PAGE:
Her marriage to Jimmy Carter’s national security adviser, Zbigniew Brzezinski, gave her entree to Washington’s political and diplomatic elites. But artist Emilie Brzezinski said she was often happiest in her McLean, Va., studio, creating looming sculptures from tree trunks with chisels, axes and several prized Stihl chain saws, which she wielded well into her 80s. She preferred the whine of power tools over the patter of the cocktail party circuit.
Mrs. Brzezinski died July 22 at her home in Jupiter, Fla., at 90. She had Parkinson’s disease, said her daughter, Mika Brzezinski, co-host of the MSNBC program “Morning Joe.”
Mrs. Brzezinski exhibited in the 2003 Florence Biennale and in the 2005 Vancouver International Sculpture Biennale. Her only public sculpture, a bronze casting of a piece carved in wood called “Arch in Flight,” was put on display in D.C. on New York Avenue, close to the Corcoran Gallery of Art.
Mrs. Brzezinski said she liked to carve trees that had “a story to tell” — that were stunted or struck by lightning — and then to work with nature rather than against it.
“No matter how many chain-saw and chisel marks she leaves on her rough-hewed sculptures, they never lose their connection to the living forest,” Washington Post art critic Philip Kennicott wrote in a review of Mrs. Brzezinski’s 2014 exhibit at the Kreeger Museum. “Brzezinski’s wooden forms are refreshingly disconnected from the business and distraction of contemporary life.”
Emilie Ann Benes was born in Geneva on Jan. 21, 1932. Her father, Bohus, was a Czech diplomat, and her great-uncle Edvard Benes was twice the country’s president. She moved with her parents to London at the outbreak of World War II. In 1943, the family moved again, this time to California, after crossing the Atlantic in a U.S. convoy that was targeted by German U-boats and hit by a torpedo.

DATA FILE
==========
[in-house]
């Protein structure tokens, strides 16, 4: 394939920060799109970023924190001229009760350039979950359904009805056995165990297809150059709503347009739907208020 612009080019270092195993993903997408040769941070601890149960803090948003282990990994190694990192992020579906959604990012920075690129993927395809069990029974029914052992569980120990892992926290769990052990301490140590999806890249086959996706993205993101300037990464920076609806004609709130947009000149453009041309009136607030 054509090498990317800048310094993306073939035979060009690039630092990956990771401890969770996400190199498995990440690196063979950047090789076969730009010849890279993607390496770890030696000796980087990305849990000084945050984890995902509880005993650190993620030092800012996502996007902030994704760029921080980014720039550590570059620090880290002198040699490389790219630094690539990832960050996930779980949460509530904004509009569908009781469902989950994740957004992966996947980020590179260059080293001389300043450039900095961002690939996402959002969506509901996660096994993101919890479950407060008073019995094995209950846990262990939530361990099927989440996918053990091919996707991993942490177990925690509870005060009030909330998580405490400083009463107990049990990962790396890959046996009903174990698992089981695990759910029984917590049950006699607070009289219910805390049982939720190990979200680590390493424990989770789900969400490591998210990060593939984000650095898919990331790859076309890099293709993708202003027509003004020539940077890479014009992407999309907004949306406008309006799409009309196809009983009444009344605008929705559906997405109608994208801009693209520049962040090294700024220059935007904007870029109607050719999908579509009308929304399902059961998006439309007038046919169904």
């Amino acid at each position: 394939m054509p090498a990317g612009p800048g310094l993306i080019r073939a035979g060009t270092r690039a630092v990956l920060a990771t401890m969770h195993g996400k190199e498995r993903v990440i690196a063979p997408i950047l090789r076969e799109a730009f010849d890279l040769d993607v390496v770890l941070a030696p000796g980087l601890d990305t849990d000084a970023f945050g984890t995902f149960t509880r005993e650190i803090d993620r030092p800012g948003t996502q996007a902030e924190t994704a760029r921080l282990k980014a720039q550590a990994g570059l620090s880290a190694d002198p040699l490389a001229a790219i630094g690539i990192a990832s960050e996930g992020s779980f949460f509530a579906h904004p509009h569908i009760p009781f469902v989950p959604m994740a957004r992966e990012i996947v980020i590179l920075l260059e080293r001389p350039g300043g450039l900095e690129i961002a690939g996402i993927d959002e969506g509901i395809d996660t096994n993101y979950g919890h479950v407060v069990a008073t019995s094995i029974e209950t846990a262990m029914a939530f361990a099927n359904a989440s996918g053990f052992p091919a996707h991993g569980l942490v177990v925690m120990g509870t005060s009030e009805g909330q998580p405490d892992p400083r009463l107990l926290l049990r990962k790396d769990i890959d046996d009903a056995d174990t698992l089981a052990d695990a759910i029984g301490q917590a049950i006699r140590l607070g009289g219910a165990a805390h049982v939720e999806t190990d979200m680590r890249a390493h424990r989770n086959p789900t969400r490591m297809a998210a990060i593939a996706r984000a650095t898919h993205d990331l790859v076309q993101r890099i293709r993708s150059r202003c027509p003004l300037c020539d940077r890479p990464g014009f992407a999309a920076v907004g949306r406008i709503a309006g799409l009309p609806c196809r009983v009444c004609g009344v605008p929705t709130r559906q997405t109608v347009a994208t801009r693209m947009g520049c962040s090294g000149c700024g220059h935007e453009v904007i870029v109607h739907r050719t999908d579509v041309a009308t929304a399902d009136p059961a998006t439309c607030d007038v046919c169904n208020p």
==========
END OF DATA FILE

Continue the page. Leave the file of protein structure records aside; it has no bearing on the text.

Mrs. Brzezinski graduated in 1953 from Wellesley College with a degree in fine arts, then worked at one of Harvard’s libraries, where she met her future husband — the offspring, like her, of an exiled diplomat of Central European extraction.
They married in 1955 and moved to McLean in 1977, where Mrs. Brzezinski ran their six-acre suburban property like a small farm, with dogs and ducks and her daughter’s horse, which she welcomed into the house for the annual Christmas party.
“It added a little humor,” she told The Post.
In her later years, Mrs. Brzezinski used her art to reconnect with her roots. It was “an effort at finding who I really am,” she told The Post. In working on a series of Brobdingnagian sculptures called “Family Trees” that featured photos of her relatives, she said she came to understand her identity was half Czech and half American.
In a 2014 piece, titled “Ukraine Trunk,” she combined her personal history with the geopolitics that had always preoccupied her family, pasting inside a hollowed trunk a photograph of unsmiling upturned faces in the square in Kyiv, questioning a future made uncertain by Russian aggression toward Ukraine.
Her husband died in 2017, and she later moved to Florida. In addition to her daughter, survivors include two other children, Ian Brzezinski, a Republican consultant in Washington and former deputy assistant secretary of defense under President George W. Bush, and Mark Brzezinski, a lawyer and the U.S. ambassador to Poland; and five grandchildren.
In her art, Mrs. Brzezinski celebrated the connections between her fellow human beings and the natural world.
As she told the Wellesley alumni magazine: “To the casual observer, a tree is vertical and straight. But on careful study, most trunks have a basic movement, what I call the essential gesture. I am always amazed at the parallels between human gesture and the gesture of a tree.”